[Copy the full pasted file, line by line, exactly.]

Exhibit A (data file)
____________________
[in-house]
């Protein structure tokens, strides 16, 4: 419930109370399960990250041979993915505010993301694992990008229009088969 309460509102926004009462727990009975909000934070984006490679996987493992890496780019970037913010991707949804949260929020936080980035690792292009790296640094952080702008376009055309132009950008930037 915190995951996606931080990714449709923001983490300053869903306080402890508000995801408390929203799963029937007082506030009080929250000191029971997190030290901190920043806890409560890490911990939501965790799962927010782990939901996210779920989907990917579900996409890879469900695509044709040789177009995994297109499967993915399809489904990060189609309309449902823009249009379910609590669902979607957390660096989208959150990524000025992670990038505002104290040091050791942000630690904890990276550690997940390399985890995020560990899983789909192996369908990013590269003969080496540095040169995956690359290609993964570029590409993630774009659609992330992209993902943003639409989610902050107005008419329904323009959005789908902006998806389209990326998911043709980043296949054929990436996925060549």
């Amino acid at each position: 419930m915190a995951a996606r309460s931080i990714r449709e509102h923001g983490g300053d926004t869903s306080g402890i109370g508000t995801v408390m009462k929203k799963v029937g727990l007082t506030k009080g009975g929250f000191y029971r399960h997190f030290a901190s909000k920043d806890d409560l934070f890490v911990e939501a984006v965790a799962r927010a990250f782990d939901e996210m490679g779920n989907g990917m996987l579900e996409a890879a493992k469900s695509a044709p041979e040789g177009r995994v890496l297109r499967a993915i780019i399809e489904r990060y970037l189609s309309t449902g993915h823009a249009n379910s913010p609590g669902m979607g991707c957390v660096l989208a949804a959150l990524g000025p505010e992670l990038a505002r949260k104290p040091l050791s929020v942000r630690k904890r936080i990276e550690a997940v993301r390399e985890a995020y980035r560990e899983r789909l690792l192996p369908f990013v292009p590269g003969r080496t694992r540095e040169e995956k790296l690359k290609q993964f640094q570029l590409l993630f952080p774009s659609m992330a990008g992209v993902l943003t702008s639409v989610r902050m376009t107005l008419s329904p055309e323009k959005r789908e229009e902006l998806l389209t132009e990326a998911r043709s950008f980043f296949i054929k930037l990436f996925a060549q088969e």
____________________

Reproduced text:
[in-house]
């Protein structure tokens, strides 16, 4: 419930109370399960990250041979993915505010993301694992990008229009088969 309460509102926004009462727990009975909000934070984006490679996987493992890496780019970037913010991707949804949260929020936080980035690792292009790296640094952080702008376009055309132009950008930037 915190995951996606931080990714449709923001983490300053869903306080402890508000995801408390929203799963029937007082506030009080929250000191029971997190030290901190920043806890409560890490911990939501965790799962927010782990939901996210779920989907990917579900996409890879469900695509044709040789177009995994297109499967993915399809489904990060189609309309449902823009249009379910609590669902979607957390660096989208959150990524000025992670990038505002104290040091050791942000630690904890990276550690997940390399985890995020560990899983789909192996369908990013590269003969080496540095040169995956690359290609993964570029590409993630774009659609992330992209993902943003639409989610902050107005008419329904323009959005789908902006998806389209990326998911043709980043296949054929990436996925060549």
């Amino acid at each position: 419930m915190a995951a996606r309460s931080i990714r449709e509102h923001g983490g300053d926004t869903s306080g402890i109370g508000t995801v408390m009462k929203k799963v029937g727990l007082t506030k009080g009975g929250f000191y029971r399960h997190f030290a901190s909000k920043d806890d409560l934070f890490v911990e939501a984006v965790a799962r927010a990250f782990d939901e996210m490679g779920n989907g990917m996987l579900e996409a890879a493992k469900s695509a044709p041979e040789g177009r995994v890496l297109r499967a993915i780019i399809e489904r990060y970037l189609s309309t449902g993915h823009a249009n379910s913010p609590g669902m979607g991707c957390v660096l989208a949804a959150l990524g000025p505010e992670l990038a505002r949260k104290p040091l050791s929020v942000r630690k904890r936080i990276e550690a997940v993301r390399e985890a995020y980035r560990e899983r789909l690792l192996p369908f990013v292009p590269g003969r080496t694992r540095e040169e995956k790296l690359k290609q993964f640094q570029l590409l993630f952080p774009s659609m992330a990008g992209v993902l943003t702008s639409v989610r902050m376009t107005l008419s329904p055309e323009k959005r789908e229009e902006l998806l389209t132009e990326a998911r043709s950008f980043f296949i054929k930037l990436f996925a060549q088969e």